Solid line shows the model and grey area is the 95% confidence interval. Y-axis is scaled to abundance, values around zero indicate absent symbiont type, negative units are included as they represent the range of confidence limit boundaries.

https://doi.org/10.1371/journal.pone.0025536.g004

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Table 3. Summary of GAMs to examine the environmental drivers associated with the distribution of dominant Symbiodinium types sampled at regional scales across the Great Barrier Reef.

https://doi.org/10.1371/journal.pone.0025536.t003

There was a significant relationship between the distribution of Symbiodinium C2* and mean summer temperature. The greatest abundance of Symbiodinium C2* occurred at locations where the SST values were around 28°C. In addition, there was a greater abundance of Symbiodinium C2* at locations with relatively low carbonate and mud content in the sediments (Figure 4).

The distribution of Symbiodinium D1 was strongly influenced by several environmental predictors (Table 3). This symbiont type showed greatest abundance at locations with high carbonate content of the sediment and with the warmest mean summer SST. Additionally, there was a significant relationship between Symbiodinium D1 and 3-month Secchi depth. Symbiodinium D1 was more abundant at turbid, inner locations with low Secchi depth than at outer locations near the GBR shelf edge (Figure 4).

Symbiodinium C1 generally occurred in low relative abundances throughout the GBR. Nevertheless, the relative abundance of this type tended to be greater at turbid, inner locations with lower Secchi depth than at the outer locations near the GBR shelf edge (Figure 4).

Local-scale patterns, Whitsunday Islands

The Symbiodinium community differed between inner and outer zones in the Whitsunday Islands (Table 4) and the MDS plot showed a clear separation of the Symbiodinium communities between the two zones (Figure 5). Differences between zones were due to background levels of Symbiodinium C1 and D1 at inner locations, which were absent at locations in the outer zone. These two Symbiodinium types together accounted for over 92% of the dissimilarity between zones in the Whitsunday Islands (Table 4).

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Figure 5. Two-dimensional MDS plot of the Symbiodinium community sampled at each of two water quality zones along a gradient in the Whitsunday Islands of the Great Barrier Reef.

Symbols: ▾ inner zone, ▴ outer zone. For symbiont types, bold indicates a dominant type and italics are those occurring at background levels. Locations defined as occurring in inner and outer zones of water quality using thresholds described by De'ath and Fabricius (2010) [37].

https://doi.org/10.1371/journal.pone.0025536.g005

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Table 4. Summary of multivariate analyses using ANOSIM and SIMPER of Symbiodinium communities sampled in each of the two zones (inner and outer) along a water quality gradient in the Whitsunday Islands.

https://doi.org/10.1371/journal.pone.0025536.t004

Results of the marginal tests show that there were several environmental predictors that individually explained a significant proportion of the variation in the Symbiodinium community (Table 5). The mud content of the sediment, long-term SST and the water quality index (WQI) each explained 80.3%, 39.1% and 37.6% of the variation in the Symbiodinium community, respectively whereas anomalies in Secchi depth (2.5%) had the least influence (Table 5). The step-wise model selection eliminated three of the predictors from the model and the conditional tests associated with the sequential addition was significant for mud content and long-term SST (P<0.05; Table 5). Although the addition of long-term SST, mean summer SST and WQI contributed to the selection of the best model they did not explain significantly more of the variation in the Symbiodinium community. Together these environmental predictors explained 99.9% of the local-scale variation in the Symbiodinium community in the Whitsunday Islands.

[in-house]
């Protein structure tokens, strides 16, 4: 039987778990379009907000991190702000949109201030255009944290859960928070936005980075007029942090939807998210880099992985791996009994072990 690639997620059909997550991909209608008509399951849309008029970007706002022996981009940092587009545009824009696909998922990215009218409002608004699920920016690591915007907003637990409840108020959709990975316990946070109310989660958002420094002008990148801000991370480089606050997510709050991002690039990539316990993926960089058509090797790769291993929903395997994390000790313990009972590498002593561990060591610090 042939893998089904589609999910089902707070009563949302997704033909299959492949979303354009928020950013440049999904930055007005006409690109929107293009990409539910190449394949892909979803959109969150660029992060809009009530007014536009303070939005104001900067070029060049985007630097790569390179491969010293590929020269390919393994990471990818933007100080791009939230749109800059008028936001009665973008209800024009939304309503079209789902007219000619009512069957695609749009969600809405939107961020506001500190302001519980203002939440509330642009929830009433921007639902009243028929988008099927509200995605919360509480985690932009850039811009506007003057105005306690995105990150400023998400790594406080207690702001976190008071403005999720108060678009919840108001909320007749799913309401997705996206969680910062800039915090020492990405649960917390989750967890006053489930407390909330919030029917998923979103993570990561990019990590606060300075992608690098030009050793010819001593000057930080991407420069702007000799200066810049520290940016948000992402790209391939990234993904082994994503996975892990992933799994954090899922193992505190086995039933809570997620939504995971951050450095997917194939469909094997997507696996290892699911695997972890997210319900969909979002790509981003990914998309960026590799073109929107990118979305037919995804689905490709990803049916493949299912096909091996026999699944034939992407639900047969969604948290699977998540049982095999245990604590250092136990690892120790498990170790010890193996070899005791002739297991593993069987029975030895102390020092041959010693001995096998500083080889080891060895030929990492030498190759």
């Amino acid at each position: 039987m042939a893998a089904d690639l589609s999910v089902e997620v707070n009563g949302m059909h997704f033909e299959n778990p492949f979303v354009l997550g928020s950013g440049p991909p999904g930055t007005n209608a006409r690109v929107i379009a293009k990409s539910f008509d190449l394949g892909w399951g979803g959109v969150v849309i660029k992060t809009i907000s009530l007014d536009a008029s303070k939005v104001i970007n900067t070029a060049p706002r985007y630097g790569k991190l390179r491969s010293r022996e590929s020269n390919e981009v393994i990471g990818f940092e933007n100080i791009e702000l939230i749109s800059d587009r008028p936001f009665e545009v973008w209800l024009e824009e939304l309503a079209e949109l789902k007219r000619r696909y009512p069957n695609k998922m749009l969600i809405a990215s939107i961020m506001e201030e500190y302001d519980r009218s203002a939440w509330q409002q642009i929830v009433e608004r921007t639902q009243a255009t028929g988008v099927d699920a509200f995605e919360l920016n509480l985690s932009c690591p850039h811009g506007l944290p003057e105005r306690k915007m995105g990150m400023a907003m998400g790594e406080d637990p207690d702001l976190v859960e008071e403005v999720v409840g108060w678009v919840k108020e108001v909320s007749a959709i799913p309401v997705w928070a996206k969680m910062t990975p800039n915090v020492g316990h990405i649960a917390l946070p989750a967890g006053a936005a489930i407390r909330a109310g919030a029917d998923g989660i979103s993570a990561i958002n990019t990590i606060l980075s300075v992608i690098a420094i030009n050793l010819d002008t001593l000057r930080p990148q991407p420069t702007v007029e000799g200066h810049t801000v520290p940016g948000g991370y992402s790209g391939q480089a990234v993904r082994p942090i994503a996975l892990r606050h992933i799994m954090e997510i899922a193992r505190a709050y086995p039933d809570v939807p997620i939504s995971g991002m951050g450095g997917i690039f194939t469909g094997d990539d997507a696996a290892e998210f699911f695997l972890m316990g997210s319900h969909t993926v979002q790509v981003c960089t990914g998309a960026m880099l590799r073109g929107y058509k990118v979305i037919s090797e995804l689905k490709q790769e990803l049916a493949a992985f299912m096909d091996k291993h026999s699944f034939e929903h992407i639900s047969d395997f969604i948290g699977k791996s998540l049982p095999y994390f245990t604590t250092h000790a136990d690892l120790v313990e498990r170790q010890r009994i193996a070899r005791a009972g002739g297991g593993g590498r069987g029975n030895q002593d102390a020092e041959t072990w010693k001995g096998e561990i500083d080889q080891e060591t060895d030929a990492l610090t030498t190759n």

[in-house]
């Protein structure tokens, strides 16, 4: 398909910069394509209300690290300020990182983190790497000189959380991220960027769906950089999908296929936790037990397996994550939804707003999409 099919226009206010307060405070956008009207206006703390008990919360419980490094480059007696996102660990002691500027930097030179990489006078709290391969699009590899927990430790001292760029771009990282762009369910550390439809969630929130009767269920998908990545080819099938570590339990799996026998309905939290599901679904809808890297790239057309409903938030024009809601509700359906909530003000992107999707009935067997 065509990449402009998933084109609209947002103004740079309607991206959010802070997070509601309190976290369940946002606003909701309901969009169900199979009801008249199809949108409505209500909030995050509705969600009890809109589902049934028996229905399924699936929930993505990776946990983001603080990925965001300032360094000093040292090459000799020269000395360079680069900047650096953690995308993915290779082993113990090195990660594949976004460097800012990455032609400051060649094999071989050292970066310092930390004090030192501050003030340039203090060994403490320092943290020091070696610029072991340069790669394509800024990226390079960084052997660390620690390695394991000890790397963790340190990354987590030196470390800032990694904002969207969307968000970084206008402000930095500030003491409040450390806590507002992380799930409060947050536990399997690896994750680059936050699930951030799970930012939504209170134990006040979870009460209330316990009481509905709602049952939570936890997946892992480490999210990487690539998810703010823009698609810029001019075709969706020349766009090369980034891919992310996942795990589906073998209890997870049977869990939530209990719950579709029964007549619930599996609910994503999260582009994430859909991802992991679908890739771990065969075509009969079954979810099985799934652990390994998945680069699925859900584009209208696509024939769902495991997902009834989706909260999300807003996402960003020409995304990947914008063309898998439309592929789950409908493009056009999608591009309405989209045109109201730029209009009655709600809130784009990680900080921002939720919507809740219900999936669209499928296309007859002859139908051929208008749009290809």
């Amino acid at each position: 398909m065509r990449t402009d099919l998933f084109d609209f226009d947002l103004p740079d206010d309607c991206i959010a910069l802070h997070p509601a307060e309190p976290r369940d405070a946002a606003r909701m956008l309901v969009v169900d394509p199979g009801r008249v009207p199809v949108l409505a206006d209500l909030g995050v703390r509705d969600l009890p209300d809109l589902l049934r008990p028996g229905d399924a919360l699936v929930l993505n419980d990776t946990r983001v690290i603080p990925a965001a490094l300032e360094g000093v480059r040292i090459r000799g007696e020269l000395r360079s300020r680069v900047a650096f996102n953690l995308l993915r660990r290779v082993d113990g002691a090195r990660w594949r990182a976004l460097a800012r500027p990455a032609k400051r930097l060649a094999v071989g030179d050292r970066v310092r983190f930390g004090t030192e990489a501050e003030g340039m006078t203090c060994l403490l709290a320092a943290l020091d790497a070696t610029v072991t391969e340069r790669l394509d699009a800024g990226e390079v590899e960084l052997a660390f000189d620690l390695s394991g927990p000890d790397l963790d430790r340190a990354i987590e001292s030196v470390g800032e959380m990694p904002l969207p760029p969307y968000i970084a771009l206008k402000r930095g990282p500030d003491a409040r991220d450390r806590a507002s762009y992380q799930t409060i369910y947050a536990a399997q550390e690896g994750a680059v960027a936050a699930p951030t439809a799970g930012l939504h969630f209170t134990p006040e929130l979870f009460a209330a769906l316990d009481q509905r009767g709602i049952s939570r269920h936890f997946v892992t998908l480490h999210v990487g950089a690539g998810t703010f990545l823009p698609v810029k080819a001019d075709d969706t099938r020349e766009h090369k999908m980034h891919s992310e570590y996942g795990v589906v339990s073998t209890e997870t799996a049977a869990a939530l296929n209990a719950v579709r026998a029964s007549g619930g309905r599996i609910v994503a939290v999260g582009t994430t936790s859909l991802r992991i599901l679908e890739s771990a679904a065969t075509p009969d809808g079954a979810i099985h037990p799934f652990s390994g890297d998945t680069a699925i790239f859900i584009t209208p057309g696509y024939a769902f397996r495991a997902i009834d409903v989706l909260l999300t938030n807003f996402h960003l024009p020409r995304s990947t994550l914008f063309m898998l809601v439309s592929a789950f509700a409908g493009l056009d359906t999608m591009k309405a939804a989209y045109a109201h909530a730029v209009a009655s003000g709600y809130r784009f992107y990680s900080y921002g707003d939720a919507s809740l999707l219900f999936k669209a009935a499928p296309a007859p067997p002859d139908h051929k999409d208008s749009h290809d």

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Table 5. Summary of local-scale analyses for model selection to examine the relationship between Symbiodinium communities and environmental variables.

https://doi.org/10.1371/journal.pone.0025536.t005

The output of the model selection of the dbRDA ordination indicates that the first two axes explained over 95% of the variability of the fitted model (Figure 6). Indeed, the first axis was strongly and positively related to the WQI and negatively related to sediment with dominant mud (60–80%).

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Figure 6. dbRDA ordination for the fitted model of Symbiodinium communities associated with the hard coral Acropora millepora and environmental parameters for two zones of water quality in the Whitsunday Islands.

Symbols: ▾ inner zone, ▴ outer zone.

https://doi.org/10.1371/journal.pone.0025536.g006

In the Whitsunday Islands, Symbiodinium C2 was the dominant type at all locations sampled. Although long-term Secchi depth was the best single predictor model of the environmental variables that were examined, the analyses did not identify any significant environmental predictors of Symbiodinium C2 distribution (Table 6). This was not the case for background levels of Symbiodinium where the WQI had a significant influence on their distribution in the Whitsunday Islands (Table 6). The background levels of Symbiodinium occurred in greatest relative abundance at turbid locations with high WQI, which corresponded to the inner Whitsunday Islands of Repulse, Lindeman and Long Islands.